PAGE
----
8 Mistakes Some Entrepreneurs Make in Using Lawyers

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The right relationship with the right lawyer can be a key part of a successful business, cost-effectively freeing you to focus on what you do best – plan, create and promote your core goods and/or services. In Letterman countdown style (though only 8 instead of 10), in an attempt to help you have such a relationship and drawing on our firm’s posts in this space for several years, here are the top 8 ways some entrepreneurs sometimes do not promote such a relationship:

No. 8. Using your lawyer as your therapist.

Don’t get me wrong, I know plenty of lawyers who are great company, and sometimes lawyers and clients are friends. All good. But we are not usually an efficient way to get your frustration off your chest. Use your lawyer’s time (which is your money) wisely, and look for a lawyer who pushes you to do the same.

No. 7. Choosing a lawyer who will only tell you “yes.”

Most of us don’t like being told that we are wrong, or that we can’t do something we want to do. It takes a certain confidence to tell a client she is wrong in her thinking about a legal matter. Don’t you want a lawyer who has the confidence to challenge you? If you don’t, you should probably hire the cheapest lawyer you can possibly find, because there is no point in wasting your money on somebody you just want to be a rubber stamp.

No. 6. Giving your lawyer information selectively.

We can best represent you when we have all information that might be relevant at the outset of the case. If there are 10 relevant documents, trust me, it does not save you money to give us what you think are the three most important documents to save us the time of looking at the other seven. Sooner or later we are going to need the other seven – probably sooner, probably now – and it will be in your interest to give us all 10 in the first place.

No. 5. Equating hourly rates with COST.

It is a given that the client should get the most value for his legal expenditures. And certainly there are examples out there where clients did not; that’s not OK. But when you go to purchase legal services, remember that hourly rate is just part of the equation for cost-effectiveness. Another part: how many hours will it take? Seems obvious, but I have seen “lower cost” options cost much more because the low hourly rate did not come with a quote on the number of hours. Get an estimate for the total COST, not just rates.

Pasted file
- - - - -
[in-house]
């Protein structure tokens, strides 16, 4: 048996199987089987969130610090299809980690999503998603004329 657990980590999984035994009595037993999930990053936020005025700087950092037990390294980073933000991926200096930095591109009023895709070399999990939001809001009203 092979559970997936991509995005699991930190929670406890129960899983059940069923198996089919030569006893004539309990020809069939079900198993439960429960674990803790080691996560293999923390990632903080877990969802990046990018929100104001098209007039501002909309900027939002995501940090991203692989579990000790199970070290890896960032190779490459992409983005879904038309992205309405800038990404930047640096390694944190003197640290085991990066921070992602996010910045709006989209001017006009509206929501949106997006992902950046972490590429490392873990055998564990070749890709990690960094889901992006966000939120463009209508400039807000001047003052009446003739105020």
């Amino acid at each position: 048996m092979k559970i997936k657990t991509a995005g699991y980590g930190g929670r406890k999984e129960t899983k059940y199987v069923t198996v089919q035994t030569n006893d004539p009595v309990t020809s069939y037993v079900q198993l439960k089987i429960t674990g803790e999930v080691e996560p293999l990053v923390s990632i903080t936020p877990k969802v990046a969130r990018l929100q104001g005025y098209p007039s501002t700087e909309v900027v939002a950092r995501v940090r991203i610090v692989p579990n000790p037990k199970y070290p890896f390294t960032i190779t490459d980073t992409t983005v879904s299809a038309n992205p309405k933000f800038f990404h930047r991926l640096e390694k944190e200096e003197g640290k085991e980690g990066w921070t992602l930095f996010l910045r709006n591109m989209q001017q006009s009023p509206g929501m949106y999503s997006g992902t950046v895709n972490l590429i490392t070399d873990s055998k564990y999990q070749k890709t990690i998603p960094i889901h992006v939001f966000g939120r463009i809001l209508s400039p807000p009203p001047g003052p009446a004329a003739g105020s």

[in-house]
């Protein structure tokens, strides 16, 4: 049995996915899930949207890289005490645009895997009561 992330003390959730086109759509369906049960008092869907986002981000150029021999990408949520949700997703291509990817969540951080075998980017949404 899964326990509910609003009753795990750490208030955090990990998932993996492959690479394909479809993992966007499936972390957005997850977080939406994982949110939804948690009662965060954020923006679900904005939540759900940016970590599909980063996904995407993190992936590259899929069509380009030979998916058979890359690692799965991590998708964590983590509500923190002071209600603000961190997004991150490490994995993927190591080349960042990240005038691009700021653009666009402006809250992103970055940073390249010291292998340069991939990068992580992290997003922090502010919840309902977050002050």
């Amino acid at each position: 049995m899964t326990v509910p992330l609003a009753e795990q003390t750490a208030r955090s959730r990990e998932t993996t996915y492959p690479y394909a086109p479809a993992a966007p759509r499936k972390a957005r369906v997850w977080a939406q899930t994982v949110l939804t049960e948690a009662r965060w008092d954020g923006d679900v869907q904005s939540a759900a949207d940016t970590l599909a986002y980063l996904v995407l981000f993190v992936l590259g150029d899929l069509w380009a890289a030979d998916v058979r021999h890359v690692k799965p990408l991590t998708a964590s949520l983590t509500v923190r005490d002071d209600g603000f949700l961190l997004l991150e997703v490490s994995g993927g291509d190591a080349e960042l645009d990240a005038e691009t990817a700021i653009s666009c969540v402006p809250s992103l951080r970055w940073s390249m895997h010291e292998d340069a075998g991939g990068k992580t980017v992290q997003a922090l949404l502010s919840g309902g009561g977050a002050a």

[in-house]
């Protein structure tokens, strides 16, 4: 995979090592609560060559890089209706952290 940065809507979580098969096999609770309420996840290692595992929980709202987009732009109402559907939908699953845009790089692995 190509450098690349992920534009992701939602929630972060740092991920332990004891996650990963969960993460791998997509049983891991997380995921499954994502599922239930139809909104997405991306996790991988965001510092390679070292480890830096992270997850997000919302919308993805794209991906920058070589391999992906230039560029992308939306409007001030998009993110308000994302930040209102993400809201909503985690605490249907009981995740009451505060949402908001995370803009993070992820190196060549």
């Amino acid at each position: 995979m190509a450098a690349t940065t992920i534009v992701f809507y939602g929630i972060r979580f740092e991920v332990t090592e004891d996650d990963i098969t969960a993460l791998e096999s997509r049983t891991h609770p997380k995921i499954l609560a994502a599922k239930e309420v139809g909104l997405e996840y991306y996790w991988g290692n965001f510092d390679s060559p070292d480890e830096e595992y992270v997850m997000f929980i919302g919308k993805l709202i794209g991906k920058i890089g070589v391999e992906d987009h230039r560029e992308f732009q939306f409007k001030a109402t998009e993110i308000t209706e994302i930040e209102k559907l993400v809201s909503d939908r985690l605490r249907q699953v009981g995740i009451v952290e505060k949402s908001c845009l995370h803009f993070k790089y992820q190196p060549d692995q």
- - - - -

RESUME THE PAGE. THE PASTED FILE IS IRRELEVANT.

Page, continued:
One more piece: what do you GET? How much more will it cost to get a lower quality product? Read more about this subject here and here.

No. 4. Not insisting on an assessment of options and risks.

I often tell clients, the lawyer doesn’t make the decision. The lawyer should provide a range of options, and review the degree of legal risk for each option, then the client can factor that into her ultimate business decision. Lawyers are often viewed as impediments to business decisions, as being “no” people. That is not what your lawyer should be doing. There is a lot of grey in the legal world, and lawyers should not be afraid to assess shades of grey to help you make the decision that is right for your business and personal risk tolerance.

No. 3. After getting that assessment, making a decision based solely on emotion.

This is akin to No. 7 above – don’t bother paying for expert advice if you aren’t going to consider it. Certainly successful businesspeople take risks. But if a lawyer tells you there is a 65 percent chance you will lose this case (and by the way, you should ask your lawyer for percent likelihoods), put that math into your decision making equation and understand the math will still be the same after you calm down.

No. 2. Not using a trusted advisor to help them sort out legal needs.

I write a lot about trust. It’s so important for a businessperson to have somebody he can trust to tell him when legal services are a good investment and when they are not, and when you need that expert with a high hourly rate vs. when the newer generalist lawyer will be just fine for a more routine matter. That person might even be a seasoned business partner who is an experienced legal consumer. But unless you are that experienced consumer, somebody to help you make those decisions is as important a business partner as you can have.

No. 1. Not calling them!

Sure, nobody wants to spend money on lawyers. But lawyers are a fact of life in our highly regulated and often litigious business world, and you may spend less on that quick conversation up front with that trusted lawyer than you will going it alone to “save money” then calling the lawyer to clean it up later.

Barnes & Thornburg LLP is a large, full-service law firm that seeks to take a more entrepreneurial and cost-effective approach both to client service and its own business.

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